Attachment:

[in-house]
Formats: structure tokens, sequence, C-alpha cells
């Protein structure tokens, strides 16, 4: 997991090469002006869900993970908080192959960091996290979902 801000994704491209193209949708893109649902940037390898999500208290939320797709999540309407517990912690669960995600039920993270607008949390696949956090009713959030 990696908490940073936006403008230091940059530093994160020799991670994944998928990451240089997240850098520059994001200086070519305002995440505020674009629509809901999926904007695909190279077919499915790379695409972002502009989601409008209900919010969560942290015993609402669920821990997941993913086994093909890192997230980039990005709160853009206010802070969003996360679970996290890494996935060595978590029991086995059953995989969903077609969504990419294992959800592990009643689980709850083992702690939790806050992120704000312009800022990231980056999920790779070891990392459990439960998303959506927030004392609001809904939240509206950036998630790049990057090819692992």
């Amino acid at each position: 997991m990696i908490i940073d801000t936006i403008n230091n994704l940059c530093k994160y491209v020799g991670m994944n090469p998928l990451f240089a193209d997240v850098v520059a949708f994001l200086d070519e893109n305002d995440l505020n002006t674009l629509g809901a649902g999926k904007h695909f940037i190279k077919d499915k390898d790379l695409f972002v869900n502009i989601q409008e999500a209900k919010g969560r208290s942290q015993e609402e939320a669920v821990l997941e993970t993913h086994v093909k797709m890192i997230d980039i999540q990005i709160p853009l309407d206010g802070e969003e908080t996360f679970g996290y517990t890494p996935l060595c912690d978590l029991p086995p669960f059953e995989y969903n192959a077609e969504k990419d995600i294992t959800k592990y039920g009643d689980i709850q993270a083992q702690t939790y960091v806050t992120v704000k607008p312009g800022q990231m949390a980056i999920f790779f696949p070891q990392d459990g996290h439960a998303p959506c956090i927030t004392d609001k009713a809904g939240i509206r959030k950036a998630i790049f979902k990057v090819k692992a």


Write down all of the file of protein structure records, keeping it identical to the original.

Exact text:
[in-house]
Formats: structure tokens, sequence, C-alpha cells
């Protein structure tokens, strides 16, 4: 997991090469002006869900993970908080192959960091996290979902 801000994704491209193209949708893109649902940037390898999500208290939320797709999540309407517990912690669960995600039920993270607008949390696949956090009713959030 990696908490940073936006403008230091940059530093994160020799991670994944998928990451240089997240850098520059994001200086070519305002995440505020674009629509809901999926904007695909190279077919499915790379695409972002502009989601409008209900919010969560942290015993609402669920821990997941993913086994093909890192997230980039990005709160853009206010802070969003996360679970996290890494996935060595978590029991086995059953995989969903077609969504990419294992959800592990009643689980709850083992702690939790806050992120704000312009800022990231980056999920790779070891990392459990439960998303959506927030004392609001809904939240509206950036998630790049990057090819692992």
């Amino acid at each position: 997991m990696i908490i940073d801000t936006i403008n230091n994704l940059c530093k994160y491209v020799g991670m994944n090469p998928l990451f240089a193209d997240v850098v520059a949708f994001l200086d070519e893109n305002d995440l505020n002006t674009l629509g809901a649902g999926k904007h695909f940037i190279k077919d499915k390898d790379l695409f972002v869900n502009i989601q409008e999500a209900k919010g969560r208290s942290q015993e609402e939320a669920v821990l997941e993970t993913h086994v093909k797709m890192i997230d980039i999540q990005i709160p853009l309407d206010g802070e969003e908080t996360f679970g996290y517990t890494p996935l060595c912690d978590l029991p086995p669960f059953e995989y969903n192959a077609e969504k990419d995600i294992t959800k592990y039920g009643d689980i709850q993270a083992q702690t939790y960091v806050t992120v704000k607008p312009g800022q990231m949390a980056i999920f790779f696949p070891q990392d459990g996290h439960a998303p959506c956090i927030t004392d609001k009713a809904g939240i509206r959030k950036a998630i790049f979902k990057v090819k692992a």